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Annual Physics Olympics: Cannons, Hammers, and Eggs

Posted: November 22, 2010
Buffalo State welcomed more than 150 science and physics students from local middle and high schools to the seventh annual Physics Olympics, Saturday, November 20. The annual event is sponsored by the Western New York Physics Teachers Association (WNYPTA) and the college’s Physics Department.

“The event gives students who are interested in science a chance to see that they are members of a larger community of scientists,” said Michael DeMarco, professor and chair of the Physics Department.

The students were divided into teams, with each team taking part in three events—including the egg catapult. “Students had to modify an egg catapult and predict where the egg would land,” said David Henry, associate professor of elementary education and reading and an expert on science education. “If they predict correctly, the eggs land safely, but a miss means a mess.”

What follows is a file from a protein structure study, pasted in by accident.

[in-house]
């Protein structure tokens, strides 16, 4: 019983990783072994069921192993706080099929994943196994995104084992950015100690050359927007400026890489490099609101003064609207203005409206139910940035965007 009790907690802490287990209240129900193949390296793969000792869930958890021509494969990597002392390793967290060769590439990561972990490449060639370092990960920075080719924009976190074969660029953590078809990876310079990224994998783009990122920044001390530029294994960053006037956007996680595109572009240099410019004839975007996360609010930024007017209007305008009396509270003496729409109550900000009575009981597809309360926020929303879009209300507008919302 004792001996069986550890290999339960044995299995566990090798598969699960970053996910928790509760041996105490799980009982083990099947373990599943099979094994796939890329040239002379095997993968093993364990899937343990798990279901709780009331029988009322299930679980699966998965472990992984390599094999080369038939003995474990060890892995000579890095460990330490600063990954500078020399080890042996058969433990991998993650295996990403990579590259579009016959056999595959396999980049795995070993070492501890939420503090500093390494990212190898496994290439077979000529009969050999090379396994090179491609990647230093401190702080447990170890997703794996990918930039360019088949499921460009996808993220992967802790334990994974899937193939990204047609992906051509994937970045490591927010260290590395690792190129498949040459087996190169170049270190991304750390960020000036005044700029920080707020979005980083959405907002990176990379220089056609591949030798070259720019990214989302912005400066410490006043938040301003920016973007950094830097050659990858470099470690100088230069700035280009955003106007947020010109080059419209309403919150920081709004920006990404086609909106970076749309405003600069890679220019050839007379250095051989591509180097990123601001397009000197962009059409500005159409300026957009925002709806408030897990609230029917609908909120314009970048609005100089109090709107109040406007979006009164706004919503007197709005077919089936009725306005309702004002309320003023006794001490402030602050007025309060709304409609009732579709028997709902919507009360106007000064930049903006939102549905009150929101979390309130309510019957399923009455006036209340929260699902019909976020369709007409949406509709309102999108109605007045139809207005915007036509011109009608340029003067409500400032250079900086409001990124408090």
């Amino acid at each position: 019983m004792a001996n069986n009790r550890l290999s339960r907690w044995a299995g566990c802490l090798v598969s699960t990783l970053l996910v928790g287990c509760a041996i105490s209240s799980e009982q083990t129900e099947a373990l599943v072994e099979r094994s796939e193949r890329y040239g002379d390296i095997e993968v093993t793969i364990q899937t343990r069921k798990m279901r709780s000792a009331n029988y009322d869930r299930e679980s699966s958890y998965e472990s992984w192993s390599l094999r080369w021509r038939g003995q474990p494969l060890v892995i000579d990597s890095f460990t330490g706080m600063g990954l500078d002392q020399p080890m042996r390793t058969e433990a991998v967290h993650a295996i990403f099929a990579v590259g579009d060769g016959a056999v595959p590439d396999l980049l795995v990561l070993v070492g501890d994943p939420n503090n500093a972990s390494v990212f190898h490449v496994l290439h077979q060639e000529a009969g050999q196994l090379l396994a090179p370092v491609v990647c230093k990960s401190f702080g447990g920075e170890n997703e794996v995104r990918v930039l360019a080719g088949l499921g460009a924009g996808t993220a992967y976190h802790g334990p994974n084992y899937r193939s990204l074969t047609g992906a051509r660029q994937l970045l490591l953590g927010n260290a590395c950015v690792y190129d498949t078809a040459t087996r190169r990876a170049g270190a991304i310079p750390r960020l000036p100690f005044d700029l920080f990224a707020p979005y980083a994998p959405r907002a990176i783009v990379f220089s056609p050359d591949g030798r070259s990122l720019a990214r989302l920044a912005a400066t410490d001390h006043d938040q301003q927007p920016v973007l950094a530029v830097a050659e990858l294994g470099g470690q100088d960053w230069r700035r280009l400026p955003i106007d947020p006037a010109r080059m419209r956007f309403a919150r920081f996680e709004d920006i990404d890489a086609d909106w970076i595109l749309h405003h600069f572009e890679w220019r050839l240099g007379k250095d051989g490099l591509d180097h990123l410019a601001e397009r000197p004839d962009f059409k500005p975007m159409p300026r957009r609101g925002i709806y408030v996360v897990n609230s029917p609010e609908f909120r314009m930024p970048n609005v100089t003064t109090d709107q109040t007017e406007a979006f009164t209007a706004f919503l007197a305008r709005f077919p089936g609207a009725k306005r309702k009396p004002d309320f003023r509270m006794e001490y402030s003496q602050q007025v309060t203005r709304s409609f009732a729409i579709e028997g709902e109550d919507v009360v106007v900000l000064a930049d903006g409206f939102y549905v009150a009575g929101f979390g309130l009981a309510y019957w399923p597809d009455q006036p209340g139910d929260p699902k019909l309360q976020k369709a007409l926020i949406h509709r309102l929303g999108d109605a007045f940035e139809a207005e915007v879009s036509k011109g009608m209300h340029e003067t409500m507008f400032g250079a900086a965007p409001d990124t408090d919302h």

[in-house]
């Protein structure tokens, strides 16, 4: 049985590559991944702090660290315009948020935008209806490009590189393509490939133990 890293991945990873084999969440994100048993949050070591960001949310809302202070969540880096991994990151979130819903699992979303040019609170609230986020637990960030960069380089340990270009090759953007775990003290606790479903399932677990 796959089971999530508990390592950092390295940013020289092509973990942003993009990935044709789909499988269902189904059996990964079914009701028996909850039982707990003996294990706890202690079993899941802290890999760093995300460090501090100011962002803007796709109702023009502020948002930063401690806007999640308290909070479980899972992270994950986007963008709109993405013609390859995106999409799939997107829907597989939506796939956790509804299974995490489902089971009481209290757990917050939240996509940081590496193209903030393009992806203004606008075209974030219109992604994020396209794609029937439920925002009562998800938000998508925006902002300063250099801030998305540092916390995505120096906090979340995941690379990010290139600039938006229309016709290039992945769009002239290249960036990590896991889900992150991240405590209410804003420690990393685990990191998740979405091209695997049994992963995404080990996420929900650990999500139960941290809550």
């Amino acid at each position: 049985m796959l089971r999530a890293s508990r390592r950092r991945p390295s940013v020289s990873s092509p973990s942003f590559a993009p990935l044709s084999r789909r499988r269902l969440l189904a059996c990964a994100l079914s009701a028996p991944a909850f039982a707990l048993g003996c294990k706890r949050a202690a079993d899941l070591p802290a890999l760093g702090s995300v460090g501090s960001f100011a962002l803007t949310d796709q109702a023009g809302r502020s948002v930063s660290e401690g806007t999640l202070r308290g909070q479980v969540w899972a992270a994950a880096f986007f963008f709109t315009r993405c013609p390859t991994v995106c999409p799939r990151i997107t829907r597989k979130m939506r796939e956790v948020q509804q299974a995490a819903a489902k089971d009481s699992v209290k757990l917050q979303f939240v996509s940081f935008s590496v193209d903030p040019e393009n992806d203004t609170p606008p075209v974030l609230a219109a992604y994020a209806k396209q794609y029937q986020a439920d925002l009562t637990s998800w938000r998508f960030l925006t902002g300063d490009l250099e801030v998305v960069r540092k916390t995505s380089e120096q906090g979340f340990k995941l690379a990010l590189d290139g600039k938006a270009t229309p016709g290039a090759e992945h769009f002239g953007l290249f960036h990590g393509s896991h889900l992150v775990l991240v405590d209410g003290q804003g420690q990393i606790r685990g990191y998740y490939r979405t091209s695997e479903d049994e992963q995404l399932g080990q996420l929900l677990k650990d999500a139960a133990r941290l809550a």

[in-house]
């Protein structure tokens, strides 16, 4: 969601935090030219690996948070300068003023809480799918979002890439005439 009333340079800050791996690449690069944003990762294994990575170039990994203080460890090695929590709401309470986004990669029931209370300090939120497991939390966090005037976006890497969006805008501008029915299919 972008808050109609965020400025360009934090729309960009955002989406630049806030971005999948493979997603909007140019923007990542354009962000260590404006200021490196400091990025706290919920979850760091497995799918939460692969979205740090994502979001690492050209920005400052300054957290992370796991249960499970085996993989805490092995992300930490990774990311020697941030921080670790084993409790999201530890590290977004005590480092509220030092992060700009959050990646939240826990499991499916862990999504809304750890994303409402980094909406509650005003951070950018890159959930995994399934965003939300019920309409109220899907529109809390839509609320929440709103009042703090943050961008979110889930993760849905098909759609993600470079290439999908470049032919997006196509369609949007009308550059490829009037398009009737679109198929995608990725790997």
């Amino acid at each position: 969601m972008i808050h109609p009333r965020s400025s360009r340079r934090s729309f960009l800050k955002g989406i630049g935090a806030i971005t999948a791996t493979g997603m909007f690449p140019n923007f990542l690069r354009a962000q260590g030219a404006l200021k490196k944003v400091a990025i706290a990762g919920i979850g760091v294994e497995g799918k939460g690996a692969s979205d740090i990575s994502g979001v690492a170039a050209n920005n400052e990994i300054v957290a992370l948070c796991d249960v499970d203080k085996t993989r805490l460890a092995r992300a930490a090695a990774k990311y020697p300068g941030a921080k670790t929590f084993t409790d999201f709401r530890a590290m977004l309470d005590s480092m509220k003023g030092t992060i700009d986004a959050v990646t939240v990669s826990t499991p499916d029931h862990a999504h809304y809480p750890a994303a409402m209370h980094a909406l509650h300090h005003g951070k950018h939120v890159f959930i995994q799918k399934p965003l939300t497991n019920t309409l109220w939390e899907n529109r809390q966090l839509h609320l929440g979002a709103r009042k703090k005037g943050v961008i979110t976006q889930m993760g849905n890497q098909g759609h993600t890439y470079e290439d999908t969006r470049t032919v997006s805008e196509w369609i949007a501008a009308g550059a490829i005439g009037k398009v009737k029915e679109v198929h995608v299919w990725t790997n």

The other events included a crane building contest and a physics obstacle course. In less than an hour, each team had to design, build, and test a crane made of popsicle sticks and glue; the one that held a given weight the farthest distance was named winner. To successfully complete the obstacle course, each team had to work its way through laser target shooting, predicting where two toy cars would collide, hammering a bowling ball through a course with a rubber mallet, and answering power-of-ten Fermi questions as quickly as possible. “Teamwork’s an essential part,” said Henry.

Twelve high schools took part, fielding 32 teams. A team from Frontier Central took first place for the egg catapult. Students from Nichols School took first place in the obstacle course, and a team from Williamsville South won the craft-stick crane contest.

In the middle-school category, a team from JFK Middle School took first place for the egg catapult. A team of young scientists from Akron Middle School came in first in the obstacle course, and a team from Ben Franklin Middle School won the craft-stick crane contest.

After the participants enjoyed a free pizza lunch, members of WNYPTA and the physics faculty demonstrated some physics principles using, among other things, a bed of nails and a cannon firing ping-pong balls.

“Students who are interested in science need encouragement,” said Henry. “By participating in this event, they find out that physics is not just fascinating—it’s fun.”

Video: WIVB-TV "Physics Olympics test local students"

Article: Focus on Sabbatical, David Henry

Article: Smashing Science
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